What is the difference between Social Security and Medicare payroll taxes?

Social Security Payroll Tax

The Social Security payroll tax is 6.2% and is based on each employee's earnings (wages, salaries, bonuses, commissions, etc.) up to a specified annual ceiling, limit, or maximum.

In the calendar year 2021, the Social Security payroll tax rate of 6.2% is applied to each employee's earnings up to the maximum of $142,800. The amount withheld from employees is then matched by the employer. As a result, the total Social Security tax in 2021 is equal to 12.4% of each employee's annual earnings up to a maximum earnings amount of $142,800.

In the calendar year 2022, the Social Security payroll tax rate of 6.2% is applied to each employee's earnings up to the maximum of $147,000. The Social Security tax withheld from employees is then matched by the employer. As a result, the total Social Security tax in 2022 is equal to 12.4% of each employee's annual earnings up to a maximum earnings amount of $147,000.

Medicare Payroll Tax

The Medicare payroll tax is 1.45% and is based on each employee's earnings without limit. The Medicare tax withheld from employees is then matched by the employer. This makes the total Medicare tax equal to 2.9% on every dollar of employees' earnings. (There is also an Additional Medicare Tax for high income employees and high income self-employed individuals. However, the Additional Medicare Tax is not matched by the employer.)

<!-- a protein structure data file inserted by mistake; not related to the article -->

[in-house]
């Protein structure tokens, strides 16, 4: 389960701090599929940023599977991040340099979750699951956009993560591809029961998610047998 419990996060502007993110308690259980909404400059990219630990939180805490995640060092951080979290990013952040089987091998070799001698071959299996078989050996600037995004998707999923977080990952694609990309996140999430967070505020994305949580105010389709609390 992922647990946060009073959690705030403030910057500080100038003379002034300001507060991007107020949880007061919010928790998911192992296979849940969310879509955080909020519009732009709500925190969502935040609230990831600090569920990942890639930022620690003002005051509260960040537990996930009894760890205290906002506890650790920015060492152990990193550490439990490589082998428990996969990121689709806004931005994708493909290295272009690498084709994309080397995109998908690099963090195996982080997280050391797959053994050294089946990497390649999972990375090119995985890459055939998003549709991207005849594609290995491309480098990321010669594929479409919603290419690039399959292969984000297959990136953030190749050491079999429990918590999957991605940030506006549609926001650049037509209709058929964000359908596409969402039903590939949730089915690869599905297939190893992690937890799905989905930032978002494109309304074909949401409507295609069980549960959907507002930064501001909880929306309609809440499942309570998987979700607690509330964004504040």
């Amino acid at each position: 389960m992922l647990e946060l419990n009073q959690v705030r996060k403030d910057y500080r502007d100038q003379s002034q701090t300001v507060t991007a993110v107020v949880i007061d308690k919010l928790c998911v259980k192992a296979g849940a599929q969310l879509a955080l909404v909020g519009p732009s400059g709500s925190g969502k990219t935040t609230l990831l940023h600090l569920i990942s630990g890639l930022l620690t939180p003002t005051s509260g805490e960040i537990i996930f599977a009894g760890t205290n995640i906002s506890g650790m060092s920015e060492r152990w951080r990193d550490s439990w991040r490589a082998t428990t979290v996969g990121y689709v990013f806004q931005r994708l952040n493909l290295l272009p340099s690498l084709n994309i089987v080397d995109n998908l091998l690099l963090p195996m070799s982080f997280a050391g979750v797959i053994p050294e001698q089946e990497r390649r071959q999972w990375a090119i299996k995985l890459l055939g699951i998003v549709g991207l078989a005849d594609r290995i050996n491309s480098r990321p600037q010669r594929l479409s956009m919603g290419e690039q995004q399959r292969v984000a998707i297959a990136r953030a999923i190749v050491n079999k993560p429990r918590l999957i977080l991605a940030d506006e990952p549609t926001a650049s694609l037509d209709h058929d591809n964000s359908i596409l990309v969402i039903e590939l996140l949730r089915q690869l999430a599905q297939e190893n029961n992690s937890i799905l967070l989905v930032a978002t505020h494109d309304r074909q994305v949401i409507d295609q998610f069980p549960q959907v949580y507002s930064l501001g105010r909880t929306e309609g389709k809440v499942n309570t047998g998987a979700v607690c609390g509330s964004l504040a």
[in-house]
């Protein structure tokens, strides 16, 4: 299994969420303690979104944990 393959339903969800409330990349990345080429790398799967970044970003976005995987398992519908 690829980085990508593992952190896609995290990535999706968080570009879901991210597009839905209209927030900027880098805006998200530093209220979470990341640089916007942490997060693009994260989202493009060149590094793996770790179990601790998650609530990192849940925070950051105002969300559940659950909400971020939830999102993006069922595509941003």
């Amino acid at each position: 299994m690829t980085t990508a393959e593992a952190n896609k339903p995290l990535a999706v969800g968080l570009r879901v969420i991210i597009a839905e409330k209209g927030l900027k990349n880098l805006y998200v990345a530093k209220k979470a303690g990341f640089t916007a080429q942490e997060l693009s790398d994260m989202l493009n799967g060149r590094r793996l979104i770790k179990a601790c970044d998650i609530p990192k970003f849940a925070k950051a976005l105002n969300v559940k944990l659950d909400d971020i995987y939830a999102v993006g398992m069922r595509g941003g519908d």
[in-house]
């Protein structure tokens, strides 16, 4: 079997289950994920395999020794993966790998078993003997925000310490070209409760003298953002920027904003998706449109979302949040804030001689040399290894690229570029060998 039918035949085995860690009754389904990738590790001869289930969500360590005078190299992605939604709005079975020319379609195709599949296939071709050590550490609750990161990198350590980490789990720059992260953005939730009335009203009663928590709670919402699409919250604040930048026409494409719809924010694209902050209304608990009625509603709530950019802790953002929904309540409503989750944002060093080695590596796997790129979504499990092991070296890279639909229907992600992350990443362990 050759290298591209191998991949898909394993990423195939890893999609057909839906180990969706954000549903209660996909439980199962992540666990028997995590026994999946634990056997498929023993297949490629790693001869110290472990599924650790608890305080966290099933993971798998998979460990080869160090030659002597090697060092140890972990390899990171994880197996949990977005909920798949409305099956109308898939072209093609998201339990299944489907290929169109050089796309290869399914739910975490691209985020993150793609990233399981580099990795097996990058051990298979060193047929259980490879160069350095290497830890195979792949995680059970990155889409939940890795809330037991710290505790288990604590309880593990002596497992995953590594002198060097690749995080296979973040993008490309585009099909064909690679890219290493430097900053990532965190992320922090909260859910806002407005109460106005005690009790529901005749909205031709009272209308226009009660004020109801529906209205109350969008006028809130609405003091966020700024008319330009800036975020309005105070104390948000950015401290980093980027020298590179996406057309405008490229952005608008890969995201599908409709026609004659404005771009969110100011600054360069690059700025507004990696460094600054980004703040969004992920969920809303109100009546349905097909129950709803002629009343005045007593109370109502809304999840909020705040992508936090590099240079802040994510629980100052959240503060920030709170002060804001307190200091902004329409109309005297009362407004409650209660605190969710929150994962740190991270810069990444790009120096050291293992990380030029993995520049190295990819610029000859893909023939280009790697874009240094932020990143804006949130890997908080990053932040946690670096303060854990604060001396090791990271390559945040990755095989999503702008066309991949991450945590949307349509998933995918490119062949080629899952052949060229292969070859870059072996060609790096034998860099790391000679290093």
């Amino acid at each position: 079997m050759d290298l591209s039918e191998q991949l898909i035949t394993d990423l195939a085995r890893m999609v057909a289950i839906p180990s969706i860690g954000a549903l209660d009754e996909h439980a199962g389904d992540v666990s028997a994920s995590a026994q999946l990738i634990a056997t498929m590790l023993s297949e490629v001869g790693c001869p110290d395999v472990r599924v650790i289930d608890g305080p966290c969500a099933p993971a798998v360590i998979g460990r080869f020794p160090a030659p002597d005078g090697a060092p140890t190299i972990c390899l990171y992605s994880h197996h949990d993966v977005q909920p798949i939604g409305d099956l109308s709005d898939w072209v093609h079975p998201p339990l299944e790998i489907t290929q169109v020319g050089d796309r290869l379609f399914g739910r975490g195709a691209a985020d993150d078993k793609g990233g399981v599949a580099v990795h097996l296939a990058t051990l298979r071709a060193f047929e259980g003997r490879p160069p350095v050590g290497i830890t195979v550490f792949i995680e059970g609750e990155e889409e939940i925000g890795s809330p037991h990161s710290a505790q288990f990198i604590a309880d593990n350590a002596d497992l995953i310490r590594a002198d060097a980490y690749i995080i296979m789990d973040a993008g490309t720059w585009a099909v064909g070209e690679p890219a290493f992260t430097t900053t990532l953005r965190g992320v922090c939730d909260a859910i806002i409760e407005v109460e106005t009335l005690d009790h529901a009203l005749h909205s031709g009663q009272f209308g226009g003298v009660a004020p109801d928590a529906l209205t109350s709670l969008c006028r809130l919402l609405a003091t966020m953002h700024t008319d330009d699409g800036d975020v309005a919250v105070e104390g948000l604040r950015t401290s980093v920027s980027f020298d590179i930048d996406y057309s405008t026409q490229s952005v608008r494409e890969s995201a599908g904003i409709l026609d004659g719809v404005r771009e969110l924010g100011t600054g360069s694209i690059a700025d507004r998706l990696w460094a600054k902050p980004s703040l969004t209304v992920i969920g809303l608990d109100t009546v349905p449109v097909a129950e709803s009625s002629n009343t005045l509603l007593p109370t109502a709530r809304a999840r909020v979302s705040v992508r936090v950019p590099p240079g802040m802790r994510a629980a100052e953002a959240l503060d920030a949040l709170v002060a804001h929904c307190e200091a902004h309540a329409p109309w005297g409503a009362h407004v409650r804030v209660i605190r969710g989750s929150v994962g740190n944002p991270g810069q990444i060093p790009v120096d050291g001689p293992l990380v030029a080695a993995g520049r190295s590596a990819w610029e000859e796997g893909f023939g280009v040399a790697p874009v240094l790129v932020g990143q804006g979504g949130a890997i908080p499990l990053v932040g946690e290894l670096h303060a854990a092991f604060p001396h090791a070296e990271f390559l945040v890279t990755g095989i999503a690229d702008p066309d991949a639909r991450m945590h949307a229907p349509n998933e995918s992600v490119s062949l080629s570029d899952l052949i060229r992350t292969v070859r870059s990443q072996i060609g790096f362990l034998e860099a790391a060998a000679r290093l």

FICA Payroll Tax

The combination of Social Security payroll taxes and Medicare payroll taxes is referred to as FICA. We often refer to the FICA tax rate as 7.65% (6.2% Social Security + 1.45% Medicare) of each employee's first $142,800 of annual earnings in 2021 and the first $147,000 of annual earnings in 2022. Each employee's earnings in excess of the annual ceiling amount are taxed only for Medicare (1.45% for the employee and 1.45% for the employer). As mentioned above, there is also an Additional Medicare Tax that is withheld from high income employees' pay, but not matched by the employer.

Self-employed persons are responsible for both the employee and employer portions of FICA.

Social Security involves retirement and disability benefits. Medicare involves health care for people 65 years of age and older.

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